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Noah Fields13,985 Points
What if we get a status of 304(Not Modified)?
On an earlier step, instead of getting the normal 200(OK) response, I was given a 304(Not Modified) response, indicating that nothing had changed since the last time I requested the information. This is because I refreshed the page and requested the information a second time - since nothing had changed, the client (my browser) was redirected to its stored cache version and displayed that instead, which is presumably faster and more efficient for the network than sending the exact same data twice (far more so if the information sent was larger or more complicated than a short message).
Technically, though, even though everything is "okay" by any reasonable measure, the response code is not a 200, so the instruction to only load the content if the status code is 200 would fail. For that matter, there are other cases where the information is present, but elsewhere, so other 300 codes could also occur. Wouldn't it be within our best interest to keep these other codes in mind so that a simple redirect won't disrupt the request?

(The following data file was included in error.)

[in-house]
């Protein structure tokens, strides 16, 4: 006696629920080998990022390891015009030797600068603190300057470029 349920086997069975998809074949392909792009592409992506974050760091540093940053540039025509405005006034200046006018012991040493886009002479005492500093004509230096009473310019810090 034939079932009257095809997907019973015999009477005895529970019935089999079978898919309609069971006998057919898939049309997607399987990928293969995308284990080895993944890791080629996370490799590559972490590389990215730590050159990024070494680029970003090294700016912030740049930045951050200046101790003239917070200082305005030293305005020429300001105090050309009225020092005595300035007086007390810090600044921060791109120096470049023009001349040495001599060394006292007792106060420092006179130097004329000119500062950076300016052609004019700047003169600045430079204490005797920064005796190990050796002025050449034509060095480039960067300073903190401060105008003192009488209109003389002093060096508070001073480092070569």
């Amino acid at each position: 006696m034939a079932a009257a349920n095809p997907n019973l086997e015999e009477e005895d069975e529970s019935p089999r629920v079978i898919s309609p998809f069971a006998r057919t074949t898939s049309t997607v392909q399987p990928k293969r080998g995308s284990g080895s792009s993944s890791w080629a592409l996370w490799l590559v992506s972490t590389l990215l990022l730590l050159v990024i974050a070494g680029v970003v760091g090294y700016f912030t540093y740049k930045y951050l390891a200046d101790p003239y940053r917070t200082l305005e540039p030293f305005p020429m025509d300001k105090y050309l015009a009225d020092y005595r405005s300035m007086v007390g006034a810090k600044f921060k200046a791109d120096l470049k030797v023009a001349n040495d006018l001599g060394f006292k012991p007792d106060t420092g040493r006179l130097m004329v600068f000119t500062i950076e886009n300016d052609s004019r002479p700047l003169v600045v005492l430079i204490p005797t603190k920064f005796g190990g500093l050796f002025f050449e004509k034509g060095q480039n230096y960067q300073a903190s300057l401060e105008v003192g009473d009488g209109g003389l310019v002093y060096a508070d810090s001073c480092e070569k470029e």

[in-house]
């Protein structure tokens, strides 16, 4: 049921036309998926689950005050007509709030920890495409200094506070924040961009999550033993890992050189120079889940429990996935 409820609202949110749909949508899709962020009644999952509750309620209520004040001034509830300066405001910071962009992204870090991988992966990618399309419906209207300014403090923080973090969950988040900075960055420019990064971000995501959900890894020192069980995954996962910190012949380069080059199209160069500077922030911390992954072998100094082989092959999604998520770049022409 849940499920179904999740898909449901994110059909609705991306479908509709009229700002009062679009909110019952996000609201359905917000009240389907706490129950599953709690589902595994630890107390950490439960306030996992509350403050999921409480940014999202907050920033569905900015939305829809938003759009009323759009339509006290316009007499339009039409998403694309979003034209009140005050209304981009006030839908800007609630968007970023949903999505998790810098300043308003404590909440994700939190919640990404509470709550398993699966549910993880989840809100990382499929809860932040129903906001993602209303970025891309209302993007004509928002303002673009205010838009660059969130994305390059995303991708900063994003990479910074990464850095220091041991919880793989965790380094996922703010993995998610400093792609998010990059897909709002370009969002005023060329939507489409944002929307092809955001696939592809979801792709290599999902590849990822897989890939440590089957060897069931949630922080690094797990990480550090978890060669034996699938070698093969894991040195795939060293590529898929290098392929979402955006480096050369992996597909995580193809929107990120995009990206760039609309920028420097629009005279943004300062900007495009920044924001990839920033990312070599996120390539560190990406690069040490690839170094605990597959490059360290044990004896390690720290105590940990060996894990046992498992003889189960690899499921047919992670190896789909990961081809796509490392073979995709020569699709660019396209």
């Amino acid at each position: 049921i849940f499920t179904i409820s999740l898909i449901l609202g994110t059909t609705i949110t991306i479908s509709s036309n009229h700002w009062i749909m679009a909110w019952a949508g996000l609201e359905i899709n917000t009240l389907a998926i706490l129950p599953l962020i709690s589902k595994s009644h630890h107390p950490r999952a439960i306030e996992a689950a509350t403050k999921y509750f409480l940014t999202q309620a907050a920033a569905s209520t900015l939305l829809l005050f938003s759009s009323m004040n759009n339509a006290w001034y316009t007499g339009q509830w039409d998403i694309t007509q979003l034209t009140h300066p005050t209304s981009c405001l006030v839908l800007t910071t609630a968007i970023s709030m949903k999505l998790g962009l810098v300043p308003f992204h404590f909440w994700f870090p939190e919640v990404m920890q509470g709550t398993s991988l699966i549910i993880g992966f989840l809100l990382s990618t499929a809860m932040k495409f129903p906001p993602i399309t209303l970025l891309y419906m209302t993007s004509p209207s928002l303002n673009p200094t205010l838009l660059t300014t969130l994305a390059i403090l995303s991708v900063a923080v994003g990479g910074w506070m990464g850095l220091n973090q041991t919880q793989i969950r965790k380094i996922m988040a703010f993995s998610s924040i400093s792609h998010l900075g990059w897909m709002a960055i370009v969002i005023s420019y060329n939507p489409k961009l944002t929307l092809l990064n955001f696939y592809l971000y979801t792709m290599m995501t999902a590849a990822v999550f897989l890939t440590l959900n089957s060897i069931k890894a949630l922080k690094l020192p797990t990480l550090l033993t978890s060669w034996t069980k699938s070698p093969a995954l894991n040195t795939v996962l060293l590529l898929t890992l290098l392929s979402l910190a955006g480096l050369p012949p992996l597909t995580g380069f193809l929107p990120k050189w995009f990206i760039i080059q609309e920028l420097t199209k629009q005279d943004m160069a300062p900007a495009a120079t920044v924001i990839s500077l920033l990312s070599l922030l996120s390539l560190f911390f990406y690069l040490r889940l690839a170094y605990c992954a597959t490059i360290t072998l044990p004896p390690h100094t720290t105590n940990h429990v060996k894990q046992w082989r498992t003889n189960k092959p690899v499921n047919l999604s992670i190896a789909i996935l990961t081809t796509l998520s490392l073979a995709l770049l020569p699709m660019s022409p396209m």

Kevin Gates15,052 Points
I know this is a long-overdue response, but in short you don't see those 3xx response codes described because this course is meant to be introductory and not exhaustive. Since these lessons are just now being introduced to some people, it is helpful to keep in simple, then build on the concepts latter. You could in fact create a statement that says if the response is
(200 || 3__) then do the desired function.